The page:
Fenland Council reveals £2.03m bid to Government to fund crucial next stage of Wisbech ‘garden town’ proposals that could bring 12,000 new homes - and a railway
- Credit: Archant
The Government is to be asked for £2.03 million for the next stage of Fenland District Council’s bid to regenerate Wisbech through designating it a ‘garden town’ to allow 10,000-12,000 homes over 40 years.
Corporate directorate Gary Garford will seek approval from Cabinet next week to submit the funding bid that follows an initial launch last year of the ‘garden town’ concept, central to which is re-opening of the Wisbech to March rail line.
Mr Garford says if the Government agrees to pay the money the council will have two years to put flesh on the ‘garden town’ bones and allow for a final approach to determine its viability and progress to the delivery stage.
“Initial work has proven it has the potential to lever in investment for a variety of transport and regeneration infrastructure,” he said.
“In addition it has the capacity to positively impact on the social wellbeing of the town by realising aspirations and improving education attainment along with developing a new branding and profile for the town.
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“There is strong support from all tiers of local government across the area along with initial support from the community.”
Mr Garford said the devolution proposals show support for the concept and the Homes and Communities Agency (HCA) seconded a senior manager to assist the council to prepare its submission to the Government.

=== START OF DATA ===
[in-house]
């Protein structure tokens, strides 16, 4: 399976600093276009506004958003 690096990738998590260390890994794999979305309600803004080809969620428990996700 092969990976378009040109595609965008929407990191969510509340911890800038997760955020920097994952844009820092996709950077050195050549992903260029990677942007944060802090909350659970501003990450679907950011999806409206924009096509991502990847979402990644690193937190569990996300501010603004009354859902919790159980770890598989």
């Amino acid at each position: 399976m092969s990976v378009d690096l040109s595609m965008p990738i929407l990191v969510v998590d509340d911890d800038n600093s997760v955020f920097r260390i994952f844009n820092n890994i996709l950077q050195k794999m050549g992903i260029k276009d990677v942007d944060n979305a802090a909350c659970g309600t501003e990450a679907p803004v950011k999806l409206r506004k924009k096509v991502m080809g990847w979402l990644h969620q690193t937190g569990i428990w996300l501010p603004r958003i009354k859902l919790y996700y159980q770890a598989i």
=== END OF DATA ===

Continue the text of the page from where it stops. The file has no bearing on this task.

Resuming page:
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He said the Wisbech 2020 programme has delivered and initiated significant projects – and continues to be proactive with a refresh of the programme this summer- and Anglian Water had joined as a private partner to help with infrastructure needs.
Mr Garford will remind Cabinet of the work done in the past year to drive the project forward with a focus not only on re-instatement of a rail link but also advancing the need for upgrading the A47 from Thorney through to Walpole Highway.
Other key infrastructure such as a western relief road, new river crossing, country park, flood mitigation, schools and community facilities would be included.
“It should also be stressed that the proposal includes for an integrated proposal so both the existing and the proposed communities benefit from the new growth,” he said.
Mr Garford said the council tested the water locally last September and October with both an online survey and a market stall that found 68 per cent of respondents supporting the garden town plans, 20 per cent were unsure and only 12 per cent were unsupportive.
“Steve Collins from the HCA was seconded to work on the project from the end of January to the end of March 2017,” said Mr Garford. “He has been working closely with council officers and a steering group “to build upon, challenge and drill down on previously produced material in order to prepare a proposal that will inspire confidence in Government to support the garden town proposition”.
He said the outcome of the work will be to submit a proposal to the HCA and Government to include Wisbech in its garden town prospectus programme.
If the Government funds the development work, a project team of technical professionals will look at flooding, highways, land acquisition, ground investigation, ecology, open space, design, social impact assessment, viability and development appraisal together with a branding and communications strategy.